Bobby Drake has always been a bland character, all the way back to 1963’s X-Men #1. But, boy howdy, there’s been no shortage of writers who’ve tried to rectify that, with often strange results. Roy Thomas sent him off in suit with his pal Beast to haunt 1960s coffee shops full of beat poets and pretty girls. Chris Claremont sent him off to college to study accounting, not even bringing him back into the X-Men fold for the death of Phoenix in X-Men #137. Louise Simonson gave him a bunch of girlfriends in X-Factor, including Opal Tanaka, which began the first of many plots about how much of a bigot Bobby’s father was. And Scott Lobdell amped up his powers, had his body taken over by Emma Frost, and then gave Bobby’s dad redemption when he was nearly killed by the Friends of Humanity.
But nothing’s raised Iceman’s profile as much as Brian Michael Bendis revealing Iceman to be gay in 2015’s All-New X-Men #40.
That brings us to Iceman #1 and #3, part of a five-issue series following up the 11-issue 2017 run, both from writer Sina Grace and both focusing on Bobby sort of learning to live life as a gay man who’s also a superhero. The problem with these stories is they’re way too on-the-nose. You can almost line up the expected plots and watch them get knocked down one by one: How does Bobby find a date? How does he introduce his boyfriend to his parents? Does he move out west to be with his new beau? Of course, there’s some superheroing in the mix, but the focus is clearly on the personal drama, which unfortunately reads like Bobby’s got a new job and has to figure out where the lunch room is.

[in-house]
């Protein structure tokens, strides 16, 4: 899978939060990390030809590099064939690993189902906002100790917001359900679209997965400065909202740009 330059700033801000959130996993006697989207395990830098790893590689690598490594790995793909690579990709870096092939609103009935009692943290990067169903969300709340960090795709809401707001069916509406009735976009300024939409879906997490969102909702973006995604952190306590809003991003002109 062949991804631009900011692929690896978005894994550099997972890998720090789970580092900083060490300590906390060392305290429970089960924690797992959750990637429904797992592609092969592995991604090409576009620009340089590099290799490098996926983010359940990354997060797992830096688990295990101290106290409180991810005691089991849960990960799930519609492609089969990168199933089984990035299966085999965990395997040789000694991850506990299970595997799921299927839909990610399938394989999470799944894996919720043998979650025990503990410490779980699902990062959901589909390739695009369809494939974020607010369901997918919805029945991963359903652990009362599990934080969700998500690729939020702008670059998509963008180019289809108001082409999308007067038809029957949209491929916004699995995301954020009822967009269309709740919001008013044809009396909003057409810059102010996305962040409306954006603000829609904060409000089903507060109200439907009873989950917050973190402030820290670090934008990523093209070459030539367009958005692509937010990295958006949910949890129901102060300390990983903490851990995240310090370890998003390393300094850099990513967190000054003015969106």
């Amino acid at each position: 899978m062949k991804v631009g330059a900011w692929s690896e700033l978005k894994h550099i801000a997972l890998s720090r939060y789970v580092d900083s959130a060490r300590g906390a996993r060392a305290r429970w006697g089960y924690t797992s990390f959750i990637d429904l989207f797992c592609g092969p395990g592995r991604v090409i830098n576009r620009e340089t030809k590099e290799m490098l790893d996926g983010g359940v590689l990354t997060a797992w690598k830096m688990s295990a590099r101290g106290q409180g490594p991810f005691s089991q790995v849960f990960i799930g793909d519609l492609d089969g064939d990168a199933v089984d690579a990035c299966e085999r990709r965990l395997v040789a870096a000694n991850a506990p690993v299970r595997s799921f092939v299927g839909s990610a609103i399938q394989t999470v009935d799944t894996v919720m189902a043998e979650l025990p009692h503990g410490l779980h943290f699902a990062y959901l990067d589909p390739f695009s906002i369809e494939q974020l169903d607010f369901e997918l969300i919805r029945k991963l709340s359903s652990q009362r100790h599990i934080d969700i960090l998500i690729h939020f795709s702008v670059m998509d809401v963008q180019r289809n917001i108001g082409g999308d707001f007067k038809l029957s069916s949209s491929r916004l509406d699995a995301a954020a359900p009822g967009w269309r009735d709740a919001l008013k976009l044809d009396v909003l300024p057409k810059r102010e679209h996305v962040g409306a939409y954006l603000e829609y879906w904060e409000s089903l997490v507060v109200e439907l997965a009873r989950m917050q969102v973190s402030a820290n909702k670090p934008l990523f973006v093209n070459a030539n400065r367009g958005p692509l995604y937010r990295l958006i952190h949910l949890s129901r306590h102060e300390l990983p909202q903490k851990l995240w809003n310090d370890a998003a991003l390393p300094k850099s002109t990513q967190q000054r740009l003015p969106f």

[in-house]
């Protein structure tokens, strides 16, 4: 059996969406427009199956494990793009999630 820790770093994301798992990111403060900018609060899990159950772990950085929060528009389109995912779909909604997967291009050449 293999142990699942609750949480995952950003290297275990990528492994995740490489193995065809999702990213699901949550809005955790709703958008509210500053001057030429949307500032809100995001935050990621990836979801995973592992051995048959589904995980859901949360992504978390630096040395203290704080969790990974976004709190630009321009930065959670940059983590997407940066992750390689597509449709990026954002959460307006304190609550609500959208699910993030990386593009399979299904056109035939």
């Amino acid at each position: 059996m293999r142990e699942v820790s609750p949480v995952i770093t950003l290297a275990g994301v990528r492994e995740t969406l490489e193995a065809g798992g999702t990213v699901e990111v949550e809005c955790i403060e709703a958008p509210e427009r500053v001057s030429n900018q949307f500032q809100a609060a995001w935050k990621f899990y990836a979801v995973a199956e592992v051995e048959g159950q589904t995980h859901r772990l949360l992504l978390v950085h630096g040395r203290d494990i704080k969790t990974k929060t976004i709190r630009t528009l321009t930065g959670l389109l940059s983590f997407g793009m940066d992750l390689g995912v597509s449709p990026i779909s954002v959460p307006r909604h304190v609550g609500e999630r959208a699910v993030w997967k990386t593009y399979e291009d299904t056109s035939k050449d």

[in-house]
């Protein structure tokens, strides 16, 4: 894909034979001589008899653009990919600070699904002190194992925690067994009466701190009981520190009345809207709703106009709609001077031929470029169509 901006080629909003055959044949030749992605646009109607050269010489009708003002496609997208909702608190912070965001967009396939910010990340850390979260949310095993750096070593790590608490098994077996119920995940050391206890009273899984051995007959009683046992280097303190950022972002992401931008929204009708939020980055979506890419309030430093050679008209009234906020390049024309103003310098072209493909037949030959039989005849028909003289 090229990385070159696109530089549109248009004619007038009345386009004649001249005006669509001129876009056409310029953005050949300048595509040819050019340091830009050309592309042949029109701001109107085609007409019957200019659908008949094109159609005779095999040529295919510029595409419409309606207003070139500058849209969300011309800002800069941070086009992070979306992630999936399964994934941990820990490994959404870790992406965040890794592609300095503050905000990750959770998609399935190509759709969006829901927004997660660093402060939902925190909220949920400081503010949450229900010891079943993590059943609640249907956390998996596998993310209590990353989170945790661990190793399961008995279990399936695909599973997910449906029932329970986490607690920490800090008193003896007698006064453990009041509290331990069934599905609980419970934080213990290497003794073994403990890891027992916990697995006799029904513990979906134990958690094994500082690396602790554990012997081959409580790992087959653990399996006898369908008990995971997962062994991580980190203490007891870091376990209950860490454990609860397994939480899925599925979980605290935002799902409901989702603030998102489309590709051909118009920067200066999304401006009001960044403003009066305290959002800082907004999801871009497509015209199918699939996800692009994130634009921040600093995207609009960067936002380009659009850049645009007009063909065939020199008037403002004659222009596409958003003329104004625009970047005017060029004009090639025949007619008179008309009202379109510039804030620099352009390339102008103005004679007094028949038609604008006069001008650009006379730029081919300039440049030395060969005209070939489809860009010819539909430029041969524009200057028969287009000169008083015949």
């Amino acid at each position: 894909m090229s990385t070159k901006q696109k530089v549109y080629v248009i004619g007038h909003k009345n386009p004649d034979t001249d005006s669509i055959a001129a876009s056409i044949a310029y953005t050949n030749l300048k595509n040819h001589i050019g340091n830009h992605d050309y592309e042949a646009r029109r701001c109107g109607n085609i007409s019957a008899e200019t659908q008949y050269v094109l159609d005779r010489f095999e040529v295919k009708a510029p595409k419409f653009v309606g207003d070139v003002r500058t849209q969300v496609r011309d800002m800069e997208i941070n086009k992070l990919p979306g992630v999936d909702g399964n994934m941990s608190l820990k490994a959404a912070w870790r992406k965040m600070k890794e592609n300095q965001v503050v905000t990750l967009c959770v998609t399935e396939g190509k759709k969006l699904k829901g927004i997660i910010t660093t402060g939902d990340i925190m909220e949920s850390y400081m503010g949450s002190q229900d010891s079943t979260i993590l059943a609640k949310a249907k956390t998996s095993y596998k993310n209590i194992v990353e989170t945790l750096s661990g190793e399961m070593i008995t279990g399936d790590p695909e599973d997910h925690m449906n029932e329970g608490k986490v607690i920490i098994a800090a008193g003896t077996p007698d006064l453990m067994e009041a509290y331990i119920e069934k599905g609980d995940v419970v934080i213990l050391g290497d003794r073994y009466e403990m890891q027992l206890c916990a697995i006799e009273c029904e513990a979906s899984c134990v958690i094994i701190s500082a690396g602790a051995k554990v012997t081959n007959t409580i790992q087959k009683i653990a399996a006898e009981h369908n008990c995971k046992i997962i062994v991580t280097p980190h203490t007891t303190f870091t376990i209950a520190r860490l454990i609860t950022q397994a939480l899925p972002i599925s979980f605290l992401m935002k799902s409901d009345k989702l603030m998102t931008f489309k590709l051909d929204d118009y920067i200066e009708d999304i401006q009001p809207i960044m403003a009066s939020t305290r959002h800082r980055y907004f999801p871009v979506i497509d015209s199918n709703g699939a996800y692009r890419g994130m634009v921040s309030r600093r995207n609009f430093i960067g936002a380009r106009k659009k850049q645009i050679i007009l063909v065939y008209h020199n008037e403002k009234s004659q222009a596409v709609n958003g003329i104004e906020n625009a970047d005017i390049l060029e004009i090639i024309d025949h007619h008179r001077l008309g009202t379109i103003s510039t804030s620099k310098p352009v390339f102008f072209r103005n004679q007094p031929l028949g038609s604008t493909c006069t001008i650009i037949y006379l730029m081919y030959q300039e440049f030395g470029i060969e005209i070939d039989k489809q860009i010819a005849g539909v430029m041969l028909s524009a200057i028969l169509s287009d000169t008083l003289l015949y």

Issue #3 offers a bit of fun in that it brings in the amazing friends of long-ago Saturday mornings: Firestar and Spider-Man. There’s a superhero thing to do, but it’s more about the three friends all dealing with the dates they’re on when the villain attacks. Maybe it’s just me, but everyone is so interested in getting along that none of the characters feels like a real person. The art is okay, but stiff — it feels like something a fill-in artist would have done in the 1980s.
If Marvel’s going to stick with Iceman being gay, it needs to come up with better stories that don’t hinge just on the fact that he’s gay. While I know there are fans who will eat this up right now as being very in the moment, it’s too one-dimensional to be remembered for any thing but that.